We are experiencing the latest in a series of attacks on reimbursement rates: the shift to an Average Manufacturer Price basis for Medicaid prescriptions. The Coalition for Community Pharmacy Action has argued that under the proposed scheme we pharmacists will receive less than the true acquisition cost of generic drugs. By losing money on every prescription, we would essentially be subsidizing the system.
Even the federal watchdog, the Government Accountability Office, agreed with this cost analysis in a recent report. Yet, many pharmacy advocates doubt whether the acknowledgment of potential problems will result in enough changes to the proposed scheme to assuage our concerns.
This finding should lead us to consider broader questions. Why is our message not being heard, despite considerable efforts on our behalf? Are we being outgunned by more powerful lobbying interests? Could the shift in power in Congress lead to a more favorable hearing for our concerns?
Clearly there is unlikely to be a lessening of the pressure on reimbursement and dispensing fees. The government and the public see drug pricing as a major contributor to soaring health care costs, and we will be expected to make sacrifices. Perhaps it is time to consider how we can move to a reimbursement model that focuses on the cognitive aspects of our work, where drugs would be treated as commodities, and our reimbursement would no longer be tightly bound to the cost of specific products. In fact, payment would primarily be for services whose value is independent of drug cost.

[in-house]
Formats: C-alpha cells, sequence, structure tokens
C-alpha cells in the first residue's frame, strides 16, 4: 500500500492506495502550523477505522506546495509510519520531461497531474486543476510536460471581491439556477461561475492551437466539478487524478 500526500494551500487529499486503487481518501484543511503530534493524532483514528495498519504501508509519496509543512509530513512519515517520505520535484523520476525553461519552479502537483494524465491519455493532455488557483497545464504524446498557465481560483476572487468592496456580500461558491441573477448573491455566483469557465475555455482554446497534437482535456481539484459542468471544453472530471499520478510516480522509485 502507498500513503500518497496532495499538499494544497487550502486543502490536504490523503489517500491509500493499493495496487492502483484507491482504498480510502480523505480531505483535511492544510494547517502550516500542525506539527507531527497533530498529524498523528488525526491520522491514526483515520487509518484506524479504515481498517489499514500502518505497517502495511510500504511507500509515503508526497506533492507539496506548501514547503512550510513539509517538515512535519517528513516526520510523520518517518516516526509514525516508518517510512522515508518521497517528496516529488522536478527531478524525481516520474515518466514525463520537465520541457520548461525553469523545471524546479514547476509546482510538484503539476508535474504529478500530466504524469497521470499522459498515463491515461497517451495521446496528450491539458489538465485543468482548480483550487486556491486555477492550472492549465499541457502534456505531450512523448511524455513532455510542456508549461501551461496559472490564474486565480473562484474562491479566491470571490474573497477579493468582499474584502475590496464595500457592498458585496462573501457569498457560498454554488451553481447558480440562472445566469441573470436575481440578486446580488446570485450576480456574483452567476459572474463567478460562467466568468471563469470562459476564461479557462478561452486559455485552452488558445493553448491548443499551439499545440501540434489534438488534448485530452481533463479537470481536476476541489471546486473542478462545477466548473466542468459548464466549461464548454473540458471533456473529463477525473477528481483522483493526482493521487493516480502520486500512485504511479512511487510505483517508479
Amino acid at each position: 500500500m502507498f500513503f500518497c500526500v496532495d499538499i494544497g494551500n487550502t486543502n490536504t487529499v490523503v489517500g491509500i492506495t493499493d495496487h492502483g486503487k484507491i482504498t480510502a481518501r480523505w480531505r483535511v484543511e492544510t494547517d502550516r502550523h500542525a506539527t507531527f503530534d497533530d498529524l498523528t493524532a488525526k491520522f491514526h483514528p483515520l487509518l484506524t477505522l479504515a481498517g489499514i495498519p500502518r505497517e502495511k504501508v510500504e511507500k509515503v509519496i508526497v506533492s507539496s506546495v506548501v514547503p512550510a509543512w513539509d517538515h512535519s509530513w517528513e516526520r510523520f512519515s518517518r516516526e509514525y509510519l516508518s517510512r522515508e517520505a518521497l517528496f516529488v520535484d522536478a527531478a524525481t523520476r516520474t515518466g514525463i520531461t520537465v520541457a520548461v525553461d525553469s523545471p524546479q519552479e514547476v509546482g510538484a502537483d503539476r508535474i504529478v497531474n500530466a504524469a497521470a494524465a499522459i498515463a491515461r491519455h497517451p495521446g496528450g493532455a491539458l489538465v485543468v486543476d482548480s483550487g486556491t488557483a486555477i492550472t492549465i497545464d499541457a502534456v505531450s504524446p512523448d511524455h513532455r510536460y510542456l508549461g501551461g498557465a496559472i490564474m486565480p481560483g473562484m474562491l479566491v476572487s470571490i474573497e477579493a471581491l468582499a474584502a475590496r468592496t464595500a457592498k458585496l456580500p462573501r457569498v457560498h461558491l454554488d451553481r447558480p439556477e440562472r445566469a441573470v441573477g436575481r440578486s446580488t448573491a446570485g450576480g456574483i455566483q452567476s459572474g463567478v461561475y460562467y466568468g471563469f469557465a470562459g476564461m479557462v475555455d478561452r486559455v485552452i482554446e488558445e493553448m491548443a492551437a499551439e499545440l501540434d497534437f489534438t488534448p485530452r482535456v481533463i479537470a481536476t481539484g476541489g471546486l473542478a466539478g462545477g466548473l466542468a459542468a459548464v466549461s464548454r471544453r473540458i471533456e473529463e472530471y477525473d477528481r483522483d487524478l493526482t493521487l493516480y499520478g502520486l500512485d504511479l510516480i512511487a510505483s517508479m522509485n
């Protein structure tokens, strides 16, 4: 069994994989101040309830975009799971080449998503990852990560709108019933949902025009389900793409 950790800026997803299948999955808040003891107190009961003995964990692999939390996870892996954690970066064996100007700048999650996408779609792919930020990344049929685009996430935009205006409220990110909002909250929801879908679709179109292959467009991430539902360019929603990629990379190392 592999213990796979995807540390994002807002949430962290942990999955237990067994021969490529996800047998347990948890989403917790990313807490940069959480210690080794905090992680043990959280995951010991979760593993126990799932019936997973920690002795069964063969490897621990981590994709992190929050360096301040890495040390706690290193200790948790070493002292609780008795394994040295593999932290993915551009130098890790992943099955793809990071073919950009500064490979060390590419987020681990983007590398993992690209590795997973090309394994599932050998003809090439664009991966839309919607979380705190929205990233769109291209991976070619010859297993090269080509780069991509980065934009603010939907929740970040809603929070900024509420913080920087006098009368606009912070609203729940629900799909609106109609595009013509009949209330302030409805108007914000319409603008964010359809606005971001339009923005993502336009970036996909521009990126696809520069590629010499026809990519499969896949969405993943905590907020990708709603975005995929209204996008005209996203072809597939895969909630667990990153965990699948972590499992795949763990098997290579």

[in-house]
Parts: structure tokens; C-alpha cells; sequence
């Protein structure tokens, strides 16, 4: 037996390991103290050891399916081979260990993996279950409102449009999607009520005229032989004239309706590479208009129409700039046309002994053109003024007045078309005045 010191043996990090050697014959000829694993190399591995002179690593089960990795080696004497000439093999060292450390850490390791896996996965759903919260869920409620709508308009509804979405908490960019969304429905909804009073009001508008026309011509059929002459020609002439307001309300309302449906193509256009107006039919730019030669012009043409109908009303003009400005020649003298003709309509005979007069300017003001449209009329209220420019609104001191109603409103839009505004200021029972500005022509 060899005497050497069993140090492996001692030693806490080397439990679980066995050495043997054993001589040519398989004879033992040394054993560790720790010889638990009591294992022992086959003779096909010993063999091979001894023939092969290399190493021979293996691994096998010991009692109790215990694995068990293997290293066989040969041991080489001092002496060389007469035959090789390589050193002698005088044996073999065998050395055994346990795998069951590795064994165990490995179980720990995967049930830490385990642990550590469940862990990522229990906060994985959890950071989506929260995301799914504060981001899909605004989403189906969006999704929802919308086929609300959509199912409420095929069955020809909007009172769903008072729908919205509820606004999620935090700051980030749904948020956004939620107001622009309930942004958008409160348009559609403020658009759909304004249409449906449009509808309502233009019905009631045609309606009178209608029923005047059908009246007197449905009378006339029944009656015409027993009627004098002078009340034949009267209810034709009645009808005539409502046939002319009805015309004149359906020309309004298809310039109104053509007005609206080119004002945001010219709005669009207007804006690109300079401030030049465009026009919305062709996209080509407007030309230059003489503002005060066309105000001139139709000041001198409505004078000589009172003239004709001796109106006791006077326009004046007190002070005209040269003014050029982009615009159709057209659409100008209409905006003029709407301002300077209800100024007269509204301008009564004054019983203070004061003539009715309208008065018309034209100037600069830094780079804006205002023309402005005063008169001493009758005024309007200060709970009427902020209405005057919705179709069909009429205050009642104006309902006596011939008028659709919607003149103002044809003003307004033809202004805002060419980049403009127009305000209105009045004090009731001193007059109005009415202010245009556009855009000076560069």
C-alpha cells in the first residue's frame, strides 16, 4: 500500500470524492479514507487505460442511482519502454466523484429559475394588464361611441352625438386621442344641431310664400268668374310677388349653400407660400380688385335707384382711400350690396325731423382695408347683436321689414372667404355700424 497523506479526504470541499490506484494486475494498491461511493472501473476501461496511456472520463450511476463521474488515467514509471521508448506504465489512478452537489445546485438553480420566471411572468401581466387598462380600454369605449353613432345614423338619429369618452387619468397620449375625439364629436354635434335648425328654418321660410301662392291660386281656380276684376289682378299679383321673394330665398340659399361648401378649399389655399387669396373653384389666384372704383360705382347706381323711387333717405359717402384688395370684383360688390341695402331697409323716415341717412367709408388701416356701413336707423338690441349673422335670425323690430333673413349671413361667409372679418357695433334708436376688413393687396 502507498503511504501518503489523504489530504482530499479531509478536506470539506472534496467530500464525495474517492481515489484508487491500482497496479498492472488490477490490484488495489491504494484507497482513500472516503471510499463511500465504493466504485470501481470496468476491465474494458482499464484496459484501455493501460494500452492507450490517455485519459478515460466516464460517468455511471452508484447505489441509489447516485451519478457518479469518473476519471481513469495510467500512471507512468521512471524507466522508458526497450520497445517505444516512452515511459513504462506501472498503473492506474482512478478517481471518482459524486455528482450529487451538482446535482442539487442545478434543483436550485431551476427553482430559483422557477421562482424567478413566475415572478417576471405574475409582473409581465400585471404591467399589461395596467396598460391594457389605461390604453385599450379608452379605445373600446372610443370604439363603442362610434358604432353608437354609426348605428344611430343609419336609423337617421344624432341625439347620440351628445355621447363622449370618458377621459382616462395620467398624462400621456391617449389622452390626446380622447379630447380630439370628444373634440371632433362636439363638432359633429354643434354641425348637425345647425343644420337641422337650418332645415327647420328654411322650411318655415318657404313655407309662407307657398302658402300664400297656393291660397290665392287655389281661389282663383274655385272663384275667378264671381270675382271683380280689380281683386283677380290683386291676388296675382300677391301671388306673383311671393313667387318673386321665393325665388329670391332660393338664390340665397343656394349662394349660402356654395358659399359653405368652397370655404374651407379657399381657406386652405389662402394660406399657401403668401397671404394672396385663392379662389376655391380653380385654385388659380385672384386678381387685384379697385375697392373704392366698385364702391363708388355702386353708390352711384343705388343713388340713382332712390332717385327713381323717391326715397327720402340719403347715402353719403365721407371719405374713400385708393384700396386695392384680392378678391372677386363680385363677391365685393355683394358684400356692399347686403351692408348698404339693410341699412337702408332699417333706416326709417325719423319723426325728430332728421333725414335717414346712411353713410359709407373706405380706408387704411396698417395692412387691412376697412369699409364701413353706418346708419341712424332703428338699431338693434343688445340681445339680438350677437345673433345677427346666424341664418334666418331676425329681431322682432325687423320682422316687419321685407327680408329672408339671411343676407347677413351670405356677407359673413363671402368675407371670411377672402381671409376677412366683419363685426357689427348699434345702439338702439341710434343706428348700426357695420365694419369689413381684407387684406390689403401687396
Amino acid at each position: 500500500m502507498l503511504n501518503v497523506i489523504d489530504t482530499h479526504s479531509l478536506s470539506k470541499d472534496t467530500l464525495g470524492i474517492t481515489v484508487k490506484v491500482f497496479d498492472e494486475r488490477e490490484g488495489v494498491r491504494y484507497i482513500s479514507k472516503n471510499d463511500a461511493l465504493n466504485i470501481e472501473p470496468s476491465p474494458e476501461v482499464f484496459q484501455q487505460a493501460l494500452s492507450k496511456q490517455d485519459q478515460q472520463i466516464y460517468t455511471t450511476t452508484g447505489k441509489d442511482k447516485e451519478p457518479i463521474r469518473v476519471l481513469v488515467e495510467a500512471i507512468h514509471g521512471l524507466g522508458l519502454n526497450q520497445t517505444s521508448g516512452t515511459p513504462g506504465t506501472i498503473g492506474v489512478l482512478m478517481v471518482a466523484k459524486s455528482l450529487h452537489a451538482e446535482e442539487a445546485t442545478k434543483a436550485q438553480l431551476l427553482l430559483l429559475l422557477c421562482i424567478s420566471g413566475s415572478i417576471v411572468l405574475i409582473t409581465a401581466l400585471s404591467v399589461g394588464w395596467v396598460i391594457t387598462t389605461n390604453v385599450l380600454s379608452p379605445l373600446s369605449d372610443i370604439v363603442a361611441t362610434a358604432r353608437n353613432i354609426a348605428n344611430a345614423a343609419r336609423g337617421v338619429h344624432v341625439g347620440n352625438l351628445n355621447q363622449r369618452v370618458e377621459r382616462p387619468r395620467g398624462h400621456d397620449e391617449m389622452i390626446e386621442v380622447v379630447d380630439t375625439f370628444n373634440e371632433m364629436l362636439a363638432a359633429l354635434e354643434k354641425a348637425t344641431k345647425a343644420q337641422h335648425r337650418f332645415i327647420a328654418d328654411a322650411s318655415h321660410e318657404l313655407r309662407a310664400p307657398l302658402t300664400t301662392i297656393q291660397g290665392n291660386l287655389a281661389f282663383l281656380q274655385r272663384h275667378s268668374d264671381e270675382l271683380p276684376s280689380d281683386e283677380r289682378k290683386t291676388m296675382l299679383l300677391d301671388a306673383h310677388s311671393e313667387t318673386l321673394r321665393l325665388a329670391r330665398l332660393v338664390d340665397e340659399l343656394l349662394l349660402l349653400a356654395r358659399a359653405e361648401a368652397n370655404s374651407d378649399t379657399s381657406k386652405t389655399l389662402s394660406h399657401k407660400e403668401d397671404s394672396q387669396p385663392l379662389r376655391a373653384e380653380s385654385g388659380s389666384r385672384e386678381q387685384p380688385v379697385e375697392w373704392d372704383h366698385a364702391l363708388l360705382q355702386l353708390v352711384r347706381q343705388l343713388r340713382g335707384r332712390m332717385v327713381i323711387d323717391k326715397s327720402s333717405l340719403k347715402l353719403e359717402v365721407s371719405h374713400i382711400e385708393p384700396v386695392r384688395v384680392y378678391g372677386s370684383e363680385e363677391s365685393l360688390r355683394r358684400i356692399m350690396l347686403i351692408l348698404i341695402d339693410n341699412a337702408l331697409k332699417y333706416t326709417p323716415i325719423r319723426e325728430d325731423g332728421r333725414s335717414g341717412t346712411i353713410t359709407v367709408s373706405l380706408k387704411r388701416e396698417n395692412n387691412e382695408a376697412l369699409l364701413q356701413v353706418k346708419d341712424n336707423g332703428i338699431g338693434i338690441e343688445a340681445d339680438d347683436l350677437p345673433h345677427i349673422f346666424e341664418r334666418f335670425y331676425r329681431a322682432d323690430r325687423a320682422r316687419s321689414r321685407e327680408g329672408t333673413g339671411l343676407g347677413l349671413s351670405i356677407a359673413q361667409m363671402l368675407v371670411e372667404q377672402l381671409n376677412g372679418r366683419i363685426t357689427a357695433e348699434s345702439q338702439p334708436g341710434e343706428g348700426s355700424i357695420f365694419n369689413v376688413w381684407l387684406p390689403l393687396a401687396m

Many may see this approach as very risky, because pharmacists are not widely reimbursed for these cognitive services today. Sometimes, however, we need to take risks in order to make real progress. This model would take pharmacists out of the business of trying to survive on wafer-thin margins based on the difference between drug acquisition cost and prescription reimbursement. It could help achieve the goals that we all want: better outcomes and, as a result, lower health care costs, while rewarding pharmacists for their expertise.
This is not a pipe dream. Already the PQA, a pharmacy quality alliance, is working on ways to measure the quality and effectiveness of these services. Once we have measures in place, reimbursement becomes practical. Widespread adoption of such a model may be years away, but it may represent a future that is both desirable and necessary for the survival of our profession.
Mr. Eckel is professor and director of the Office of Practice Development and Education at the School of Pharmacy, University of North Carolina at Chapel Hill.
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